Cold Brew Coffee Makers
We tested 7 cold brewing products, as well as our DIY method, using our favorite medium-roast coffee.
How We Tested
Caffeine nerds have long touted the advantages of brewing coffee with cold water. The process, which calls for steeping ground coffee in cold water for several hours (or overnight), is largely hands-off; produces a smoother, less acidic brew than does conventional hot-water extraction; and yields a strong concentrate that can be stored in the refrigerator and diluted to taste with hot or cold water (or poured over ice) to make instant hot or iced coffee.
One device, the Toddy Cold Brew System, has been around for decades and earned our recommendation in the past, but the recent influx of cold brew coffee makers compelled us to see if anything better has come along. We tested seven models (priced from about $25 to about $75), including the Toddy, to single out the best maker—one that produces a smooth, mellow concentrate and that is easy to set up and clean. We also compared those dedicated cold brewers to our DIY method using a French press. We brewed batches according to each model’s directions, using our favorite medium-roast coffee (Peet’s Cafe Domingo, about $14/lb.), and tasted the coffee cold and black, without ice. We added water, if instructed, according to each model’s suggested ratios (when there was a range suggested, we chose the middle).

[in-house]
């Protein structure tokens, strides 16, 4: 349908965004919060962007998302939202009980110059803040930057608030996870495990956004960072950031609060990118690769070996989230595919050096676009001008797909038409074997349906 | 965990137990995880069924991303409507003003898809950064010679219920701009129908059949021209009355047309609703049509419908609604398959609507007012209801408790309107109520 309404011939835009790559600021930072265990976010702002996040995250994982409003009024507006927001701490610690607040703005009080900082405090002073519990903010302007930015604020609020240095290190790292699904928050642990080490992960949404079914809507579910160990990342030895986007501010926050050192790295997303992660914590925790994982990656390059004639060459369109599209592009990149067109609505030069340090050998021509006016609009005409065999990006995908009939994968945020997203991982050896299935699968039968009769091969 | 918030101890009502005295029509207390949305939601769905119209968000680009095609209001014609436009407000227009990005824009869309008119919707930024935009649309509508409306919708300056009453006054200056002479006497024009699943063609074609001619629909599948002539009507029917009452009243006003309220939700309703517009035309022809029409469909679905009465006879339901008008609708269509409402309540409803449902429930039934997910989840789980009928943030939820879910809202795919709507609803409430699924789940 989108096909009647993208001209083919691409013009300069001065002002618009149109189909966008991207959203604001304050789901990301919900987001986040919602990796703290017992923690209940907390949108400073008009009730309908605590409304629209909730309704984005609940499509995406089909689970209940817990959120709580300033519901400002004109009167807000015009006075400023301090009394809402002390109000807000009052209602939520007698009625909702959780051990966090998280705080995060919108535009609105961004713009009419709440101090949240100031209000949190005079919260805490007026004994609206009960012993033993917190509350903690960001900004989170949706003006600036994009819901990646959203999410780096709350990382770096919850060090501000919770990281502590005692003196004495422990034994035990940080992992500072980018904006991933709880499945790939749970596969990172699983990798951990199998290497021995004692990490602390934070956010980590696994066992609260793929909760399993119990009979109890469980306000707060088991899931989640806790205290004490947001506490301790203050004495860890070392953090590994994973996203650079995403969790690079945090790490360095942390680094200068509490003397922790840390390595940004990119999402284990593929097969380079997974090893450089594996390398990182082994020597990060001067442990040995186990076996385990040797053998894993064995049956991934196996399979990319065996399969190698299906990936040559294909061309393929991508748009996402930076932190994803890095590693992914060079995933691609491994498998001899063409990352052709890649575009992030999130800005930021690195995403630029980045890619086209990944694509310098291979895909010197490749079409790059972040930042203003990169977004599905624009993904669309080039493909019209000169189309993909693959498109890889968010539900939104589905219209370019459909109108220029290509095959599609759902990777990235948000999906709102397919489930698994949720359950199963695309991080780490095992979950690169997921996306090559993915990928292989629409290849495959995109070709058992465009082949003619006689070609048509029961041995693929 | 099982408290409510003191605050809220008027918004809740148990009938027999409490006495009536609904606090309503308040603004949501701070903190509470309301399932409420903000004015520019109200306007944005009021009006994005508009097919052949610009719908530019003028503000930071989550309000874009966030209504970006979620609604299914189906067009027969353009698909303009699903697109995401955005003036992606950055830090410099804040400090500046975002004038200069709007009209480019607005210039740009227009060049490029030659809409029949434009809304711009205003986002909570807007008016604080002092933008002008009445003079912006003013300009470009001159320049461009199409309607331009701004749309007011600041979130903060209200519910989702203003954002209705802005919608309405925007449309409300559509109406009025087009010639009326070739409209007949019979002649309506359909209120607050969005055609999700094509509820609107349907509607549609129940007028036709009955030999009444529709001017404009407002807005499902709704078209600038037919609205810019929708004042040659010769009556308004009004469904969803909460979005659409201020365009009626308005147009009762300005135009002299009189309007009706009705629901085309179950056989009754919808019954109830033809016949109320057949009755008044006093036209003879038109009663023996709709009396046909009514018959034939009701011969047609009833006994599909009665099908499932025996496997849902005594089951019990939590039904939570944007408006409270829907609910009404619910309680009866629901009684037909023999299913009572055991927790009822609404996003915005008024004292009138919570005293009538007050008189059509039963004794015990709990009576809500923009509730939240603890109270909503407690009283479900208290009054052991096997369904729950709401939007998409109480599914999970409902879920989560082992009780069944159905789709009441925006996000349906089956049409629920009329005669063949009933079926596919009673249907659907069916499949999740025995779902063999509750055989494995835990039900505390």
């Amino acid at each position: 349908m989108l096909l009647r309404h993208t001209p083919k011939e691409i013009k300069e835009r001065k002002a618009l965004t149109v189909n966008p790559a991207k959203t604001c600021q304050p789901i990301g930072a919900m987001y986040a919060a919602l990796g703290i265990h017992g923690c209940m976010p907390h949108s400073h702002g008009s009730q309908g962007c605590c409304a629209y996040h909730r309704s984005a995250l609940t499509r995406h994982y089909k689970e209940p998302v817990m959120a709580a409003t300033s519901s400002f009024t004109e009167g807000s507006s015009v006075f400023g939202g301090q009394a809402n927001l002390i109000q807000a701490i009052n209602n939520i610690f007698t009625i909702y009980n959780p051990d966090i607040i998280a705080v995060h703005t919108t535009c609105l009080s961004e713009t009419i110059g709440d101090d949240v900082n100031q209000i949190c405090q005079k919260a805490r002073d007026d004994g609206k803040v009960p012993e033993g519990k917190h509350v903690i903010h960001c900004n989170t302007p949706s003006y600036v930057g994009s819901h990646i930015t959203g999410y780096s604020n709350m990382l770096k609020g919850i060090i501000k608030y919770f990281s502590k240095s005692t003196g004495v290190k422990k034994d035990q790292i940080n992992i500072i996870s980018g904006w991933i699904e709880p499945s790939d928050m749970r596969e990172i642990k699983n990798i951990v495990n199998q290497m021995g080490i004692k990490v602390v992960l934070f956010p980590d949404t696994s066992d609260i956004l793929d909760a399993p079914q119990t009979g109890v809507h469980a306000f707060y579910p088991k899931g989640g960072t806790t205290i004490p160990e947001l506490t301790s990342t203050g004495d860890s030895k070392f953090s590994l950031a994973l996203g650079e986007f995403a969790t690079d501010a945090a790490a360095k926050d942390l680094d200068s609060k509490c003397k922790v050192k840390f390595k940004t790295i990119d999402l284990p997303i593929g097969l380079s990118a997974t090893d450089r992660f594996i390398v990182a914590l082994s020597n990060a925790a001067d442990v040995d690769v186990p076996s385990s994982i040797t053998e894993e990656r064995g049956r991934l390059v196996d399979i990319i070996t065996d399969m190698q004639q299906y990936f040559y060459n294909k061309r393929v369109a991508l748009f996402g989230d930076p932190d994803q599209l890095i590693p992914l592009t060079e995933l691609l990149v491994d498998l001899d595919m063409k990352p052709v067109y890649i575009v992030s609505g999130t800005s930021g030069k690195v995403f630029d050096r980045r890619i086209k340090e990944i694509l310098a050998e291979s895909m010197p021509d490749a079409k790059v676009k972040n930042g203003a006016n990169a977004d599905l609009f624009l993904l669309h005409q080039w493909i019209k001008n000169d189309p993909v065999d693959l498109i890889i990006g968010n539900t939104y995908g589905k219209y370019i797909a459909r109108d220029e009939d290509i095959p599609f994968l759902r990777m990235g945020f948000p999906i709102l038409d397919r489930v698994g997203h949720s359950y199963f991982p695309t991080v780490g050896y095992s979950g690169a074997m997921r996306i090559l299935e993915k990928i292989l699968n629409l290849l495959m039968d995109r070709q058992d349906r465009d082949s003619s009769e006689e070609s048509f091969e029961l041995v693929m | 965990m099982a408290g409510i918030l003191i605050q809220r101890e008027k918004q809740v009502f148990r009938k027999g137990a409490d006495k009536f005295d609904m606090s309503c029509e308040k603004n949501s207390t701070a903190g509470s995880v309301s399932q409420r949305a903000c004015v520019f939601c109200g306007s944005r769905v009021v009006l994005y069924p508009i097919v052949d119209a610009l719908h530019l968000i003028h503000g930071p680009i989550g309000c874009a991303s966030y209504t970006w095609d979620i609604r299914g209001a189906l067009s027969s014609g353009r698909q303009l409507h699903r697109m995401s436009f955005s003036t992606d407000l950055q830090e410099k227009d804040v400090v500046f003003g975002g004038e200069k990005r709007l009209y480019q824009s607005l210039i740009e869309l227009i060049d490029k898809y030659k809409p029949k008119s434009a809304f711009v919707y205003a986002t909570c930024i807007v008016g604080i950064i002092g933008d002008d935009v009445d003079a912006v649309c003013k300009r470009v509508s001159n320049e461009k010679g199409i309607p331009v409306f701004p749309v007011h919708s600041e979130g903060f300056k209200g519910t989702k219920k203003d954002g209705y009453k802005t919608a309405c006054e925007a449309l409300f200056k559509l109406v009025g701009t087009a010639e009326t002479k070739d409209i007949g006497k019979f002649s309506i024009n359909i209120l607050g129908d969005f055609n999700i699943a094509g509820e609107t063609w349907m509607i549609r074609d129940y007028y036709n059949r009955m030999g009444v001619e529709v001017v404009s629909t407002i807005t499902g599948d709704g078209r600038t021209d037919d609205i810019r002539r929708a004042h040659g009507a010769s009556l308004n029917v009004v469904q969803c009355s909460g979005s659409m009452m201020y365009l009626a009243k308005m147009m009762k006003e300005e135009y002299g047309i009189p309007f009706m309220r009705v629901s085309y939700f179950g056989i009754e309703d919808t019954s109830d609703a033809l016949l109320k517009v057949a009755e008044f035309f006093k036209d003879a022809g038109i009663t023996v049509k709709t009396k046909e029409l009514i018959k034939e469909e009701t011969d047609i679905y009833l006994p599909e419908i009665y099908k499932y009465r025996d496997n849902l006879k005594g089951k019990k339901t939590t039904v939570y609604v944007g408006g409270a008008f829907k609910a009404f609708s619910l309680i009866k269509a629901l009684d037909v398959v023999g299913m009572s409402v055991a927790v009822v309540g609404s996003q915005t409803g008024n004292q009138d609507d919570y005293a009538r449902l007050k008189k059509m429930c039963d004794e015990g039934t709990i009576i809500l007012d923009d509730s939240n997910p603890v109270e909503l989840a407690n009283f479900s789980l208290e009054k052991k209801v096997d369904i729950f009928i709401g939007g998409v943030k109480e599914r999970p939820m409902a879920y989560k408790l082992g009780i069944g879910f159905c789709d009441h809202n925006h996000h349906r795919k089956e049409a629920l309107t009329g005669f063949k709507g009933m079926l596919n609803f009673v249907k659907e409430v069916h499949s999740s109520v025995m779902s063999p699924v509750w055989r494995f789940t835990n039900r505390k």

Tasters preferred our French press method’s “rich, chocolaty, intense” brew (see CooksIllustrated.com/coldbrewcoffee for the recipe)—and for good reason. The concentration of coffee is very high: We use 3 1/2 cups of finely ground beans to produce just 2 cups of concentrate. The downside of using all that coffee is the cost, which shakes out to about $2.00 per cup of coffee, which is more than we want to spend. The method is also a tad fussy and takes 24 hours with some hands-on work.
Our preference for a high ratio of coffee carried through the results. The three models that produced “weak, watery” brews were relatively small capacity devices: tall, slim pitchers with narrow cylindrical mesh filters that limited the amount of coffee we could add and kept water and grounds segregated. Of the four brewers that made acceptable coffee, two were fussy to use. One of those is a standard French press that (despite its name) came with no instructions for cold brewing and required a separate container for storing the concentrate (you can’t remove the grounds that are pressed to the bottom of the pot under the mesh filter, and if left in place, they will keep extracting, making the coffee increasingly bitter). The other, a pricy model, took roughly 7 hours to produce just 20 ounces of coffee—not concentrate.
The two finalists, work similarly. You add coffee grounds and water to the plastic bucket, let it steep for 12 to 18 hours, and then pull out the rubber plug over an included carafe, letting the coffee drip through a thick felt filter pad set inside the bucket. Each yields a generous amount of concentrate at a comparable price (about $0.50 per cup of coffee). In the end, we recrowned our old favorite for brewing slightly milder, smoother coffee (an independent lab confirmed it has fewer dissolved solids and less acidity than our other finalist).